Lace is a decorative openwork fabric, gradually built up by the interworking of free threads. The threads are forming holes and solid parts that are essential for the design and deliberately made by special movements like cross and twist.
The first mentioning of lace can be found in the fifteenth century and its popularity expanded in the sixteenth century. There are two main types of handmade lace, namely needle lace and bobbin lace. Needle lace is made with a single thread and one needle, while bobbin lace is made by manipulating multiple threads, wound on bobbins.
Machine made laces emerged during the Industrial Revolution, from the end of eighteenth century. The first machine made laces consisted of a machine produced net, made out of one continuous thread, where the pattern was applied by hand. A further development was the production of patterned laces, sometime around 1840, which could imitate handmade pieces per excellence.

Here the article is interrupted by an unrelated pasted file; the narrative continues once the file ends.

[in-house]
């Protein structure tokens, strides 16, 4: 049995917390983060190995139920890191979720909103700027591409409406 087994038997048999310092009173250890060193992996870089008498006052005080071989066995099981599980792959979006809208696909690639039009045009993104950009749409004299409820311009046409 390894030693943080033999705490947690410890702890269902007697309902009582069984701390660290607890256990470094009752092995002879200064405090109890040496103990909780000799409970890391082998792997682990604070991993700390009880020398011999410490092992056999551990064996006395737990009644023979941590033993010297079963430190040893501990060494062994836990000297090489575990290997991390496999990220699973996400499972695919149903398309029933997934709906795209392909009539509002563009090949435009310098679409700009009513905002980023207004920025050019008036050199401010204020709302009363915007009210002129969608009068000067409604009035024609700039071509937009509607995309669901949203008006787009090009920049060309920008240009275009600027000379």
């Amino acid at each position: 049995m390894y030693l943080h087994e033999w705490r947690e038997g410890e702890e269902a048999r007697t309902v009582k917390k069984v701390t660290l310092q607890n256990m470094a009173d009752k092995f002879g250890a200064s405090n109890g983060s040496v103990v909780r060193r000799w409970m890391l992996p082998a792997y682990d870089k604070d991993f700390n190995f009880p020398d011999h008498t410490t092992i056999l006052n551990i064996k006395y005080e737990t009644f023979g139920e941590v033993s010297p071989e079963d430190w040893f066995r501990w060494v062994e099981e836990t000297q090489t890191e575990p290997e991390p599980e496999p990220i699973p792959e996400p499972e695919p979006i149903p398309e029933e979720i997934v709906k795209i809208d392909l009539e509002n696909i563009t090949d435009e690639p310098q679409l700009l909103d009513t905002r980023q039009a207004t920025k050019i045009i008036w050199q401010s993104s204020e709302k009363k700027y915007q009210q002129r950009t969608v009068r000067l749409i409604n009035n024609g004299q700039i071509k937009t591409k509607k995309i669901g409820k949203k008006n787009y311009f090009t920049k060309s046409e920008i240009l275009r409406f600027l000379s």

The imitations of handmade laces flooded the market and it can be very difficult to distinguish machine made pieces from their handmade models. This display presents seven examples, each juxtaposing two similar laces from the TRC collection. One is handmade and the other one is machine made.
The exhibition tries to explain the small, but significant differences in the technique of the handmade lace and its machine made imitations. This display categorises the provided examples based on filling, gimp, ground, edge and sides of the lace.
For this online exhibition: